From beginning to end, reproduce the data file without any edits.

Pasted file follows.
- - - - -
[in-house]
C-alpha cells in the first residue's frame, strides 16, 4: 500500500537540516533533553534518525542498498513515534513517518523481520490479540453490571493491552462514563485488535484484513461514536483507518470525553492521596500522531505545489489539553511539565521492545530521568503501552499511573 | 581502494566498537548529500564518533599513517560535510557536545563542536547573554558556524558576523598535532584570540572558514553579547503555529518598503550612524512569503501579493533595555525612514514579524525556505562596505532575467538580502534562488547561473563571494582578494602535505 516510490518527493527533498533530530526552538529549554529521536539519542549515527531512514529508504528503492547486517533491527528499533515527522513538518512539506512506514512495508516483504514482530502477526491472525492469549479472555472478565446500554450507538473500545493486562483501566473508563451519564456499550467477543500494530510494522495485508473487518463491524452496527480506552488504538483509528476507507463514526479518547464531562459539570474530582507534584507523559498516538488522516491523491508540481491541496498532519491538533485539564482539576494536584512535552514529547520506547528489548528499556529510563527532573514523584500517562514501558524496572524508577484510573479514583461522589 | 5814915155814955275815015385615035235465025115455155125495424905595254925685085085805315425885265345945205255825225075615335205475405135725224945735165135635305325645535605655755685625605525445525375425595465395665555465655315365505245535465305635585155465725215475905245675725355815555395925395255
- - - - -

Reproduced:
[in-house]
C-alpha cells in the first residue's frame, strides 16, 4: 500500500537540516533533553534518525542498498513515534513517518523481520490479540453490571493491552462514563485488535484484513461514536483507518470525553492521596500522531505545489489539553511539565521492545530521568503501552499511573 | 581502494566498537548529500564518533599513517560535510557536545563542536547573554558556524558576523598535532584570540572558514553579547503555529518598503550612524512569503501579493533595555525612514514579524525556505562596505532575467538580502534562488547561473563571494582578494602535505 516510490518527493527533498533530530526552538529549554529521536539519542549515527531512514529508504528503492547486517533491527528499533515527522513538518512539506512506514512495508516483504514482530502477526491472525492469549479472555472478565446500554450507538473500545493486562483501566473508563451519564456499550467477543500494530510494522495485508473487518463491524452496527480506552488504538483509528476507507463514526479518547464531562459539570474530582507534584507523559498516538488522516491523491508540481491541496498532519491538533485539564482539576494536584512535552514529547520506547528489548528499556529510563527532573514523584500517562514501558524496572524508577484510573479514583461522589 | 5814915155814955275815015385615035235465025115455155125495424905595254925685085085805315425885265345945205255825225075615335205475405135725224945735165135635305325645535605655755685625605525445525375425595465395665555465655315365505245535465305635585155465725215475905245675725355815555395925395255